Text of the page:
Less corruption and crime for more biodiversity in Africa
In February 2019, Belgium donated 2 million euros to the United Nations Office on Drugs and Crime (UNODC). With this donation, UNODC will battle corruption and crime in order to prevent the disappearing of wild fauna and forests in Africa.
Each year, more than 350 million wild animals in Africa fall victim to poachers. It has been estimated that annually about € 19 billion circulates in the illegal trade of wildlife products. At the same time, the clear-cutting of the African rainforest continues to increase. ‘If we do not take action now, Africa will have lost half of its birds and mammals by 2050’, says Cristiana Pasca Palmer, head of the UN’s biodiversity program.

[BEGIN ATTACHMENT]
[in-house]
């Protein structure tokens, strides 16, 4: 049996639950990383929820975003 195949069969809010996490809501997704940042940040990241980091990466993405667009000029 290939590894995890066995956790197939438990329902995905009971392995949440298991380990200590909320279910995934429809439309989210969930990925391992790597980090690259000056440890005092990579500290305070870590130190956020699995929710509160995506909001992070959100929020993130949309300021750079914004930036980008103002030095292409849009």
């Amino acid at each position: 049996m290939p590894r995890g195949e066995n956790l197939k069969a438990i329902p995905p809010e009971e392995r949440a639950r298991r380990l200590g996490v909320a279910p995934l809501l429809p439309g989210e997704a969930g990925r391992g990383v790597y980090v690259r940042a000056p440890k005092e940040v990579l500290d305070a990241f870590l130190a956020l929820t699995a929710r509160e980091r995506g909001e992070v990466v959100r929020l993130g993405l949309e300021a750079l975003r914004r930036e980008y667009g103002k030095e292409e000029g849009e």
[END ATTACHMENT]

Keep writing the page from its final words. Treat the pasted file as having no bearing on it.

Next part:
With the contribution of 2 million euros to the UNODC, Belgium wants to combat the causes of this loss in biodiversity. The UNODC will use this money to fight the corruption and crime that are destroying the African fauna and forests. After all, corruption is one of the most important causes of the extinction of endangered species. By promoting illegal trade, corruption also weighs on the development of local communities. Furthermore, corruption threatens the governance and the security of the regions by enabling the funding of criminal networks and armed groups. Thus fighting environmental corruption supports ecosystems and biodiversity for the current and future generations.
Thanks to Belgium’s contribution, UNODC will be better able to help the Member States under the ICCWC prevent crimes against protected species of wild flora and fauna (ICCWC: International Consortium on Combating Wildlife Crime). CITES, INTERPOL, the World Bank and the World Customs Organization are all members of the ICCWC.